Reflecting the humanity of migrants

Why do people migrate?

Mural near the Mexico-Guatemala border/river crossing at Ciudad Hidalgo, Tapachula, Mexico (Photo by Anna Vogt)

Reflecting the humanity of migrants

By Charissa Zehr

Sacrifice, bravery, survivor—these words kept running through my mind as I sat in migrant shelters in Mexico City and Tapachula, near Mexico’s southern border with Guatemala. Hearing the litany of dangers people faced as they crossed highways, forests, deserts and borders to find safety and security, I was struck most by their courage.

I was reminded by our hosts at Voces Mesoamericanas, an MCC partner in southern Mexico, that most people don’t migrate because they want to–they are resigned to it because they see no other option. At each shelter, we listened to the experiences of people who have risked their lives to leave the home they love. They have made sacrifices to seek a different life, facing a risky journey where many people seek to exploit travelers with few resources.

Mexico has become a destination country for migrants from all over the world. While Central Americans are still traveling to and through Mexico in large numbers, this is not the only migrant experience in Mexico. Shelters have seen a dramatic increase in arrivals from northern and western African countries, along with an uptick in people leaving the Middle East and Asia.

In 2016 Mexico’s refugee assistance agency (COMAR) saw nearly seven times more applications than in 2013 and numbers continue to rise. The agency’s overload of applications for asylum is exacerbated by limited staffing and funding.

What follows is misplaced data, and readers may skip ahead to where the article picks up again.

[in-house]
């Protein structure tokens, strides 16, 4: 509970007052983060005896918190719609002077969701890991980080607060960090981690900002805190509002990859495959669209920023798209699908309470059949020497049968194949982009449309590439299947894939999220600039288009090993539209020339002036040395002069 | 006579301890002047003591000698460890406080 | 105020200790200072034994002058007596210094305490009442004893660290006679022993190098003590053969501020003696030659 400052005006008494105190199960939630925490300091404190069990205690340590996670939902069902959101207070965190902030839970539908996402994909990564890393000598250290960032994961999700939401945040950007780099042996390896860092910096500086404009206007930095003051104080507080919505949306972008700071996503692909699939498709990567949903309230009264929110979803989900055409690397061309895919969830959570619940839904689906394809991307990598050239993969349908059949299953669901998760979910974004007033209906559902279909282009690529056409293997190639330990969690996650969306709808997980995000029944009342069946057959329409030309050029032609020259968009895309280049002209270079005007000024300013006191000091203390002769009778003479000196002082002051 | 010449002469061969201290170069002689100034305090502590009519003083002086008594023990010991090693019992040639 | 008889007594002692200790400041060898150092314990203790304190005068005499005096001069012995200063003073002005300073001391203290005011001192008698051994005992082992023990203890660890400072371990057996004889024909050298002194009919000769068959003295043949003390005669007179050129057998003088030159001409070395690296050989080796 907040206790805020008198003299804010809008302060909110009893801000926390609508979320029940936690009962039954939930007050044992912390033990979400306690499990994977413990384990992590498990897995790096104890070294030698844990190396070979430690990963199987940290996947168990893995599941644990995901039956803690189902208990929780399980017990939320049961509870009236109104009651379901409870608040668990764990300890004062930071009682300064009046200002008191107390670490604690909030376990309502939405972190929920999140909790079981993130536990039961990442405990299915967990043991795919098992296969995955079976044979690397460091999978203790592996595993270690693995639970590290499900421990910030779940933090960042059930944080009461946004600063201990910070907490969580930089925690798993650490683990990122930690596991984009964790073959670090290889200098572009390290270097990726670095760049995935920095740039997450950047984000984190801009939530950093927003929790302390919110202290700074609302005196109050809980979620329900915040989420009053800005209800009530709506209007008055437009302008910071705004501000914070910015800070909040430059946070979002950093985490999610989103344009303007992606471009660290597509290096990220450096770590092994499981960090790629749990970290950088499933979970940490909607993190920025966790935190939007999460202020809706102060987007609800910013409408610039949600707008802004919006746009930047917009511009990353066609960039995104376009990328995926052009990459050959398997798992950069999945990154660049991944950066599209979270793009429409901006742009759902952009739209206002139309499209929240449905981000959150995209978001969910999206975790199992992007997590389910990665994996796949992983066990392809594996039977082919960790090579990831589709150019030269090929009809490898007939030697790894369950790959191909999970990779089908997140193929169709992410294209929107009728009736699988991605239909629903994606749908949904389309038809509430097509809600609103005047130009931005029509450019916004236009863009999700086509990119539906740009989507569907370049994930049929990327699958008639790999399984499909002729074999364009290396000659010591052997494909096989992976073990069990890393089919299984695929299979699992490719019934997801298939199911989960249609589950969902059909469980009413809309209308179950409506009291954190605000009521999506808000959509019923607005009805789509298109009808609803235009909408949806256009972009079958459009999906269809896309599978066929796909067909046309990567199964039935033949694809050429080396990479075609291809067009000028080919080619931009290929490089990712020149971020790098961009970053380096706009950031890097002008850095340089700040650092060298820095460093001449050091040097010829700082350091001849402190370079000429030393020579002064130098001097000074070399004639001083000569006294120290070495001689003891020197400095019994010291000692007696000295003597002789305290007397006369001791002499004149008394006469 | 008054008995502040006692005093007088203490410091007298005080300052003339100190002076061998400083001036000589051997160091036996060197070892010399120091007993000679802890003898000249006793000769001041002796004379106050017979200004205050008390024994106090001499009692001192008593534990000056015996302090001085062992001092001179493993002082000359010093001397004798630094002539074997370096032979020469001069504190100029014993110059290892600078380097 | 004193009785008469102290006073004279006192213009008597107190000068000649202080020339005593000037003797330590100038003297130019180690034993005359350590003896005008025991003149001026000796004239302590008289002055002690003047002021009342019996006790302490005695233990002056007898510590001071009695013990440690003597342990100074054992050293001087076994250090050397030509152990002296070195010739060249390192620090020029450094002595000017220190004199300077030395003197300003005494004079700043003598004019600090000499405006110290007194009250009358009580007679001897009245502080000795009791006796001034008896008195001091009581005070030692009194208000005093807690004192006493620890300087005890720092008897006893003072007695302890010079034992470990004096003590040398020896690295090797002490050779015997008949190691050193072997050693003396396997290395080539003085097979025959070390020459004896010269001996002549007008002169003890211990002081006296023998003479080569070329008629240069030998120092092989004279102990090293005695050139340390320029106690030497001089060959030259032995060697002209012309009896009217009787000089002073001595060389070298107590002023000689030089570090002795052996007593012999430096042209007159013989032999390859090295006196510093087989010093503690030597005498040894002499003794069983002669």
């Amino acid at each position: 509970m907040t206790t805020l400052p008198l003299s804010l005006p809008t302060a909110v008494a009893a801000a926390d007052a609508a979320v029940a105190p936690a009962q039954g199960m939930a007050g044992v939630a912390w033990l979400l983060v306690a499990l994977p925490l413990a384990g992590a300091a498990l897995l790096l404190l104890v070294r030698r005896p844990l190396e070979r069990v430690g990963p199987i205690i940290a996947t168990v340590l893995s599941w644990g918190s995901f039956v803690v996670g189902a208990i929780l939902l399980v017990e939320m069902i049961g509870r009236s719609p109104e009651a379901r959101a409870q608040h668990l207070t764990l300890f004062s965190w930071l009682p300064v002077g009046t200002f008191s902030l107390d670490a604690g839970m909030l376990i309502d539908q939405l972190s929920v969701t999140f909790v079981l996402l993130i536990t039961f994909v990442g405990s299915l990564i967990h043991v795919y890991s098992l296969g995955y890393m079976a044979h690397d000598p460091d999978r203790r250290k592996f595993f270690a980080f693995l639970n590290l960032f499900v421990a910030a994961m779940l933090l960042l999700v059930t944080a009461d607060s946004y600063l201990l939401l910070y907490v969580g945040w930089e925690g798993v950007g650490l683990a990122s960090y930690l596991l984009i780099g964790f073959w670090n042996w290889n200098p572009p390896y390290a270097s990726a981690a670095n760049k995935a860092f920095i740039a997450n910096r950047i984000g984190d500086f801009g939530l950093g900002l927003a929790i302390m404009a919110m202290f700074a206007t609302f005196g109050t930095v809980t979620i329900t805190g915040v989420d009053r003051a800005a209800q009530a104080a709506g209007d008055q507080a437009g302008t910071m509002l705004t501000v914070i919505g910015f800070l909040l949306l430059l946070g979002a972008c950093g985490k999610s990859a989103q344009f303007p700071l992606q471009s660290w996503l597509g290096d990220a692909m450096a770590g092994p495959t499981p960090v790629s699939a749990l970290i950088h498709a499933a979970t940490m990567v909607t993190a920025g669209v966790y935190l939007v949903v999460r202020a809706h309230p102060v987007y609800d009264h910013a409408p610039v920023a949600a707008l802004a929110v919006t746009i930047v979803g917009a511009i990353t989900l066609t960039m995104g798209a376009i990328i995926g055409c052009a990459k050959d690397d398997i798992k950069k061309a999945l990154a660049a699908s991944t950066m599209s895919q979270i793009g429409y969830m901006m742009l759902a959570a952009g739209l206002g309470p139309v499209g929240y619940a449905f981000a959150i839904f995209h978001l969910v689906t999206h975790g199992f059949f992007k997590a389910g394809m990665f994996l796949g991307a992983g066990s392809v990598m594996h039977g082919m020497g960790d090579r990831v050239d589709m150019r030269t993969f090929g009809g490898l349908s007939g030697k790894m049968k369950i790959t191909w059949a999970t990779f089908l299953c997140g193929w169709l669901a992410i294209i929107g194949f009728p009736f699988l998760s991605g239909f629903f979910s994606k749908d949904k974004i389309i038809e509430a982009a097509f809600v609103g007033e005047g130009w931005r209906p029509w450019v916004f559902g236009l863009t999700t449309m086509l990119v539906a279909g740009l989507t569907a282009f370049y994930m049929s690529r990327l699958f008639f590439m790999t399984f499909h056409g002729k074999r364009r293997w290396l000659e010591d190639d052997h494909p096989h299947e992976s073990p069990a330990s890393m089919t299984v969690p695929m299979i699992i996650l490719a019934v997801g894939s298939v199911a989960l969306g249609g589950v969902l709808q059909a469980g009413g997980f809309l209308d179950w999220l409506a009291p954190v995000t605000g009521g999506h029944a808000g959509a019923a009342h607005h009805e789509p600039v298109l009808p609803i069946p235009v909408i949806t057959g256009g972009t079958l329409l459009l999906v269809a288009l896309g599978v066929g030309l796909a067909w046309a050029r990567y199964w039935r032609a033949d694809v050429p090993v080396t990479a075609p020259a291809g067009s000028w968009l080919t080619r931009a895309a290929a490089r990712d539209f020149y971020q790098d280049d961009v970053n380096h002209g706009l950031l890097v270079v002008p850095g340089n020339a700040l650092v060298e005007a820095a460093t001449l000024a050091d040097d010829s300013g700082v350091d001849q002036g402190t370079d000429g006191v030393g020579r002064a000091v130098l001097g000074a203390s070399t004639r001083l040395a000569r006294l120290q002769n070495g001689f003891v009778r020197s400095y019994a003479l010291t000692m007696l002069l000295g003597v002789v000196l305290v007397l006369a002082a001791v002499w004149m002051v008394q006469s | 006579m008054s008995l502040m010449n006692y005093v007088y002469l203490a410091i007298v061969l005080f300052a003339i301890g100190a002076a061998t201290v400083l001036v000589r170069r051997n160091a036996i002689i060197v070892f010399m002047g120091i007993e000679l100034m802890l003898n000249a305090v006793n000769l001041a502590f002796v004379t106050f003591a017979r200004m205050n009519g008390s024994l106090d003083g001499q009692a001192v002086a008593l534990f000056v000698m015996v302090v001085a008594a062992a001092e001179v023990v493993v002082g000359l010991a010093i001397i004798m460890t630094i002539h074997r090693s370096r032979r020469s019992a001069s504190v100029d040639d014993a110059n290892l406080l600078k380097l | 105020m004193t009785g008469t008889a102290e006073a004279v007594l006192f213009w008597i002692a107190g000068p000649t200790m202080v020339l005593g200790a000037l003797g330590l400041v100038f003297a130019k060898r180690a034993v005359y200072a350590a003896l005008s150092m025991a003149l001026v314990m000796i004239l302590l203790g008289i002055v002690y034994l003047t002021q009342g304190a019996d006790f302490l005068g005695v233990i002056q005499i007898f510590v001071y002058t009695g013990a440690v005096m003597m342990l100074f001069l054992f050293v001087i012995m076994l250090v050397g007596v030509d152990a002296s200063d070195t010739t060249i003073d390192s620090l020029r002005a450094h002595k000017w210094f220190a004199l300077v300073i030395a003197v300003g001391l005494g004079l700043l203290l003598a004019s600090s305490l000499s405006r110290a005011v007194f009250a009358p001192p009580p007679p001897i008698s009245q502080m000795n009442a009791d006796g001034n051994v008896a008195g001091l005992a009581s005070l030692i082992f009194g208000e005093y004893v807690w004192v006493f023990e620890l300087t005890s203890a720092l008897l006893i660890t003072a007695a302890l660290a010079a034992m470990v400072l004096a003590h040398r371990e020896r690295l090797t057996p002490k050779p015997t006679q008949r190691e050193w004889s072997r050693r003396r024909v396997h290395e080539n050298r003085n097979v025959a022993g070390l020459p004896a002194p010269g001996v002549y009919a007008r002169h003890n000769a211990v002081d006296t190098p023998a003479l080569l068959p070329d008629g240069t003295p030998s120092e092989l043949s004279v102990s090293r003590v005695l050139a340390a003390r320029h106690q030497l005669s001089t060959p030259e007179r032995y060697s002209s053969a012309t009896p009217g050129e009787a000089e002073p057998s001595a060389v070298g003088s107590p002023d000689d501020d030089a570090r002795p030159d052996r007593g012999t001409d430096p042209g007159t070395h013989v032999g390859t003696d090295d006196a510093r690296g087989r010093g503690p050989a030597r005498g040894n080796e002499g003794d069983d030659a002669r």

People are on the move around the world and the reasons for migration are numerous and varied. Some people leave because of changing weather patterns and food insecurity due to global warming; for others it may be a dangerous neighborhood where gang recruitment is on the rise.

Many governments seek solutions that endeavor only to stop people from arriving. But without adequately addressing the factors that are pushing people to migrate, these solutions will be incomplete and unsatisfactory.

In many places around the world, as in the United States, fear of migrants is stoked when it is politically expedient. Words matter in the narratives we speak, share and tweet. The lives of real people hang in the balance of political spin.

Instead of using rhetoric that ignores the humanity of people who migrate, we can consciously choose to speak new life into the debates and reshape what people say and write around people migrating and seeking refuge.

As people of faith who want to see more just migration and refugee policies, we should speak with our government representatives in a way that reflects the spirit of migrants, including their determination to make a way even when it seems there is no way forward.